Advertisement

Decomposition in Asynchronous Circuit Design

  • Walter Vogler
  • Ralf Wollowski
Chapter
Part of the Lecture Notes in Computer Science book series (LNCS, volume 2549)

Abstract

Signal Transition Graphs (STGs) are a version of Petri nets for the specification of asynchronous circuit behaviour. It has been suggested to decompose such a specification as a first step; this leads to a modular implementation, which can support circuit synthesis by possibly avoiding state explosion or allowing the use of library elements. We present a decomposition algorithm and formally prove it correct, where an interesting aspect is the use of a bisimulation with angelic nondeterminism. In contrast to similar approaches in the literature, our algorithm is very generally applicable. We show that transition contraction - the main operation in the algorithm - can be applied with fewer restrictions than known so far. We also prove that deletion of redundant places can be used in the algorithm, which turns out to be very useful in examples.

Keywords

Decomposition Algorithm Internal Transition Parallel Composition Correctness Proof Reachability Graph 
These keywords were added by machine and not by the authors. This process is experimental and the keywords may be updated as the learning algorithm improves.

Preview

Unable to display preview. Download preview PDF.

Unable to display preview. Download preview PDF.

References

  1. [And83]
    C. André. Structural transformations giving B-equivalent PT-nets. In Pagnoni and Rozenberg, editors, Applications and Theory of Petri Nets, Informatik-Fachber. 66, 14–28. Springer, 1983. 154, 160, 161Google Scholar
  2. [Ber87]
    G. Berthelot. Transformations and decompositions of nets. In W. Brauer et al., editors, Petri Nets: Central Models and Their Properties, Lect. Notes Comp. Sci. 254, 359–376. Springer, 1987. 154, 165Google Scholar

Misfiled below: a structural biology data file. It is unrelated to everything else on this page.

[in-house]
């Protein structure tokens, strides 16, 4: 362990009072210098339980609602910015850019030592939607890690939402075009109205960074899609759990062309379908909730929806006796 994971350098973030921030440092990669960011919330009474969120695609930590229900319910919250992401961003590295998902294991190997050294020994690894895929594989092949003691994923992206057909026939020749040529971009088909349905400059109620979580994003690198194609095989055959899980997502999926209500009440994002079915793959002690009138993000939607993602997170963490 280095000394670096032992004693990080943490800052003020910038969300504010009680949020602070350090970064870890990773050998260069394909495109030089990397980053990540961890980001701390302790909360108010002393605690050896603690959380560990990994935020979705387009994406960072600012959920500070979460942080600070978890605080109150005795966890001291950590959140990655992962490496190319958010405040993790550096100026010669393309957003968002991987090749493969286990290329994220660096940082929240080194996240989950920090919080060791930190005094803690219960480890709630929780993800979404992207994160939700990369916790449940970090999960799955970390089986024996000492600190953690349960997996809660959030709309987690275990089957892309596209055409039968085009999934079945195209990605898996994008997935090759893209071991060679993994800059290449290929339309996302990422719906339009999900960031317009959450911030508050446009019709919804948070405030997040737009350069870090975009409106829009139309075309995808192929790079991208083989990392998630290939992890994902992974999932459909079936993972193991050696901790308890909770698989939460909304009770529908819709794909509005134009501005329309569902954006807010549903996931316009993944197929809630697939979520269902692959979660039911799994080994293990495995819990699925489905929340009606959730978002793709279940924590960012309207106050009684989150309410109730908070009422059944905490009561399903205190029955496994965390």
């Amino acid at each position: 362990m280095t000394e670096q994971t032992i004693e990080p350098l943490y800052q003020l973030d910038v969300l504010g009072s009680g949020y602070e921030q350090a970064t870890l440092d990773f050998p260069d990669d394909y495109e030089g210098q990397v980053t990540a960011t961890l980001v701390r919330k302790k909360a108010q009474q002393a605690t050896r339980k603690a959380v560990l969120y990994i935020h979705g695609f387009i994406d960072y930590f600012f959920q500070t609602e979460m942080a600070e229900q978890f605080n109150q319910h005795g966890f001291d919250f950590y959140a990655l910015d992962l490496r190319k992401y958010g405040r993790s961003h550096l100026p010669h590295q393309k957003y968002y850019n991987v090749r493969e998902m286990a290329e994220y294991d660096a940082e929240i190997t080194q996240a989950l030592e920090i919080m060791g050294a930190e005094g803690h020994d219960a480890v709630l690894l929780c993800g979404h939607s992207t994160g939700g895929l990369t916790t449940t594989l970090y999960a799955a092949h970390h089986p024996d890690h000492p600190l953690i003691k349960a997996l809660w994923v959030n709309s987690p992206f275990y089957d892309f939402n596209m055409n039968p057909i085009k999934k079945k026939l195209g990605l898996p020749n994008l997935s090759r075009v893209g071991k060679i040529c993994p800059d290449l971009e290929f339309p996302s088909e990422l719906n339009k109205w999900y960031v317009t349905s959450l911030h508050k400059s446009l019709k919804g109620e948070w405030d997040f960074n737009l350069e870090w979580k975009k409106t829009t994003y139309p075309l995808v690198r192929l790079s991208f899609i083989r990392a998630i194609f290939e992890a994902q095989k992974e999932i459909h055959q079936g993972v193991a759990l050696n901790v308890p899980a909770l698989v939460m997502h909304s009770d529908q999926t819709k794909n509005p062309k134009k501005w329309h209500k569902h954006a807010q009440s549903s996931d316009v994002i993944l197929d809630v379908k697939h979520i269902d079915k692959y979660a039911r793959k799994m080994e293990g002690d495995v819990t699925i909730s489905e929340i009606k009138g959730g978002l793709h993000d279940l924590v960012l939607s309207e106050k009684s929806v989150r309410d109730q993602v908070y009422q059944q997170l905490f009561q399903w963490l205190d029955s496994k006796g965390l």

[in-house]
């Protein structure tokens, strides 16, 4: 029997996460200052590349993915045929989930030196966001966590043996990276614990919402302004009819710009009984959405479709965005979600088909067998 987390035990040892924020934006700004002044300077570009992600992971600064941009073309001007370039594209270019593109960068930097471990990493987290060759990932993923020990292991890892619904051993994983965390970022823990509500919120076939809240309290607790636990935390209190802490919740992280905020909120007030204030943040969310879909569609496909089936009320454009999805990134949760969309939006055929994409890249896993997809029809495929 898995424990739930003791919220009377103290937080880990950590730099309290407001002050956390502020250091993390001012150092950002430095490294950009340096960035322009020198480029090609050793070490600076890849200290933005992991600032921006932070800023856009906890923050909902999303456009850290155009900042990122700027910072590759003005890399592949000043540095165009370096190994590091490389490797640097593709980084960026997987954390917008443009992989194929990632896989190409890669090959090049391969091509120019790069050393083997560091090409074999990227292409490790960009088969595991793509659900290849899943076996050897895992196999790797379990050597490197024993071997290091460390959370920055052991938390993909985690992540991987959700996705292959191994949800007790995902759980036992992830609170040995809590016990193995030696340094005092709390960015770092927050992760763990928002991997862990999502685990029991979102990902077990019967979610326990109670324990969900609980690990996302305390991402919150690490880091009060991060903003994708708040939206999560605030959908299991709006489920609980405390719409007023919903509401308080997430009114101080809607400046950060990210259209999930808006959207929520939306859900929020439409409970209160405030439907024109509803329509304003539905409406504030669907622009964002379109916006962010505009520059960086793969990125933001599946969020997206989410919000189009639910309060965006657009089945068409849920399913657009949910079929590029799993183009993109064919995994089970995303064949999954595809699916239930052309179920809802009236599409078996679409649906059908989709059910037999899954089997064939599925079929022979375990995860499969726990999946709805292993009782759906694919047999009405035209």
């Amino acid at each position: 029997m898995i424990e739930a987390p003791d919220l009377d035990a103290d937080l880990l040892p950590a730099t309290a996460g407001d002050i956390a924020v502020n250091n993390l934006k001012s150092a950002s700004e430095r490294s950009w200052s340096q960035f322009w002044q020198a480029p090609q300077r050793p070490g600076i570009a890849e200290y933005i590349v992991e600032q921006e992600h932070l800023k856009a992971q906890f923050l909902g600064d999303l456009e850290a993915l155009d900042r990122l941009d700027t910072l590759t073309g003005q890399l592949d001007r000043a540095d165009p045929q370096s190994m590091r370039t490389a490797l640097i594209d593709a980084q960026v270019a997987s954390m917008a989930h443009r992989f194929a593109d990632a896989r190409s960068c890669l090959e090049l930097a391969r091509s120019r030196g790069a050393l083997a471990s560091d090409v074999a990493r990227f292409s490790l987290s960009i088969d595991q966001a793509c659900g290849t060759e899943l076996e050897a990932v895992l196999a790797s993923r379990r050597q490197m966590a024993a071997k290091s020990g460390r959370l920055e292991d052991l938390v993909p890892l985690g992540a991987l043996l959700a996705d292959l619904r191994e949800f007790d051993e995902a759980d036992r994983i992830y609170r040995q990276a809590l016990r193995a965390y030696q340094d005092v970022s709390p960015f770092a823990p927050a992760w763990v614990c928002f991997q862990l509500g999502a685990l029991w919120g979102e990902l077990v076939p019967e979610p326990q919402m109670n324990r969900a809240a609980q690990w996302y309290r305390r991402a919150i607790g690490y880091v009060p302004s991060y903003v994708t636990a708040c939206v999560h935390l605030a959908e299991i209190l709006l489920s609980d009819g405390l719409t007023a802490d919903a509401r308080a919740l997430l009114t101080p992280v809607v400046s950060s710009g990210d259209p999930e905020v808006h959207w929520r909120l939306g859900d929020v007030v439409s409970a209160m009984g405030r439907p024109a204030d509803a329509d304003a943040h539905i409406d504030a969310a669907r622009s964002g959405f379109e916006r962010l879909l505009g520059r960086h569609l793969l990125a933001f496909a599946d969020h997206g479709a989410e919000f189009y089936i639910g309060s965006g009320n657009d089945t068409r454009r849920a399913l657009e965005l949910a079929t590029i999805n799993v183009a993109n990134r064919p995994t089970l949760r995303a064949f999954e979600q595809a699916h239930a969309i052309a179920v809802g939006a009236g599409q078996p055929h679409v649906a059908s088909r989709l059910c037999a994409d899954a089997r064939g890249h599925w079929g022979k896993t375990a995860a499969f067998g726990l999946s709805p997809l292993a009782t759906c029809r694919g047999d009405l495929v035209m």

3. [BEW00]
    J. Beister, G. Eckstein, and R. Wollowski. Cascade: a tool kernel supporting a comprehensive design method for asynchronous controllers. In M. Nielsen, editor, Applications and Theory of Petri Nets 2000, Lect. Notes Comp. Sci. 1825, 445–454. Springer, 2000. 152Google Scholar
  4. [BW93]
    J. Beister and R. Wollowski. Controller implementation by communicating asynchronous sequential circuits generated from a Petri net specification of required behaviour. In G. Caucier and J. Trilhe, editors, Synthesis for Control Dominated Circuits, 103–115. Elsevier Sci. Pub. 1993. 154, 178Google Scholar
  5. [Chu86]
    T.-A. Chu. On the models for designing VLSI asynchronous digital systems. Integration: the VLSI Journal, 4:99–113, 1986. 152CrossRefGoogle Scholar
  6. [Chu87a]
    T.-A. Chu. Synthesis of Self-Timed VLSI Circuits from Graph-Theoretic Specifications. PhD thesis, MIT, 1987. 153, 154, 155, 166, 168, 176, 178Google Scholar
  7. [Chu87b]
    T.-A. Chu. Synthesis of self-timed VLSI circuits from graph-theoretic specifications. In IEEE Int. Conf. Computer Design ICCD’ 87, pages 220–223, 1987. 153, 154, 155, 166, 168Google Scholar
  8. [CKK+97]